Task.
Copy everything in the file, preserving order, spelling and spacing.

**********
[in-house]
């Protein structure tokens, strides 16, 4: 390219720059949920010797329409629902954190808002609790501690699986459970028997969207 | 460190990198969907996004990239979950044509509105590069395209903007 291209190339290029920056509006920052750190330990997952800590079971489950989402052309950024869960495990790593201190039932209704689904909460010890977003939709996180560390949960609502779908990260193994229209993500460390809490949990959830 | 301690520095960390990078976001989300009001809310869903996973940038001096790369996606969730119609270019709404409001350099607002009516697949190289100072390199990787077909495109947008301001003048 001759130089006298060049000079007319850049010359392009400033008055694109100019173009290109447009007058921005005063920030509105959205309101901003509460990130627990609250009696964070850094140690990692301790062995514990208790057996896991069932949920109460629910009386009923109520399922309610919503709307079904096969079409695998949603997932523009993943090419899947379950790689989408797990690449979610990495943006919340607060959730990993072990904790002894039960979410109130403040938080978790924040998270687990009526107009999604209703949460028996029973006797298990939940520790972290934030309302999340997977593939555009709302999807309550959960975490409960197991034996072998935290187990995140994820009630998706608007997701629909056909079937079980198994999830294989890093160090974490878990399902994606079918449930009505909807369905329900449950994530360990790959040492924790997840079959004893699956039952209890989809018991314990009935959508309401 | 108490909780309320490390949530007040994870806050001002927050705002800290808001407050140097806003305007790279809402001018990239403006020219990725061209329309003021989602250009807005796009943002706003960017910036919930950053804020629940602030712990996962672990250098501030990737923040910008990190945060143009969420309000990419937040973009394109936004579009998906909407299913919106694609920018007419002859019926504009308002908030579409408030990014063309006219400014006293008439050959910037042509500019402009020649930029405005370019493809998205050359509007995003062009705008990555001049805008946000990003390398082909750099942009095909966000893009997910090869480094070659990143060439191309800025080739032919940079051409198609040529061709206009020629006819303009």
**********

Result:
[in-house]
């Protein structure tokens, strides 16, 4: 390219720059949920010797329409629902954190808002609790501690699986459970028997969207 | 460190990198969907996004990239979950044509509105590069395209903007 291209190339290029920056509006920052750190330990997952800590079971489950989402052309950024869960495990790593201190039932209704689904909460010890977003939709996180560390949960609502779908990260193994229209993500460390809490949990959830 | 301690520095960390990078976001989300009001809310869903996973940038001096790369996606969730119609270019709404409001350099607002009516697949190289100072390199990787077909495109947008301001003048 001759130089006298060049000079007319850049010359392009400033008055694109100019173009290109447009007058921005005063920030509105959205309101901003509460990130627990609250009696964070850094140690990692301790062995514990208790057996896991069932949920109460629910009386009923109520399922309610919503709307079904096969079409695998949603997932523009993943090419899947379950790689989408797990690449979610990495943006919340607060959730990993072990904790002894039960979410109130403040938080978790924040998270687990009526107009999604209703949460028996029973006797298990939940520790972290934030309302999340997977593939555009709302999807309550959960975490409960197991034996072998935290187990995140994820009630998706608007997701629909056909079937079980198994999830294989890093160090974490878990399902994606079918449930009505909807369905329900449950994530360990790959040492924790997840079959004893699956039952209890989809018991314990009935959508309401 | 108490909780309320490390949530007040994870806050001002927050705002800290808001407050140097806003305007790279809402001018990239403006020219990725061209329309003021989602250009807005796009943002706003960017910036919930950053804020629940602030712990996962672990250098501030990737923040910008990190945060143009969420309000990419937040973009394109936004579009998906909407299913919106694609920018007419002859019926504009308002908030579409408030990014063309006219400014006293008439050959910037042509500019402009020649930029405005370019493809998205050359509007995003062009705008990555001049805008946000990003390398082909750099942009095909966000893009997910090869480094070659990143060439191309800025080739032919940079051409198609040529061709206009020629006819303009």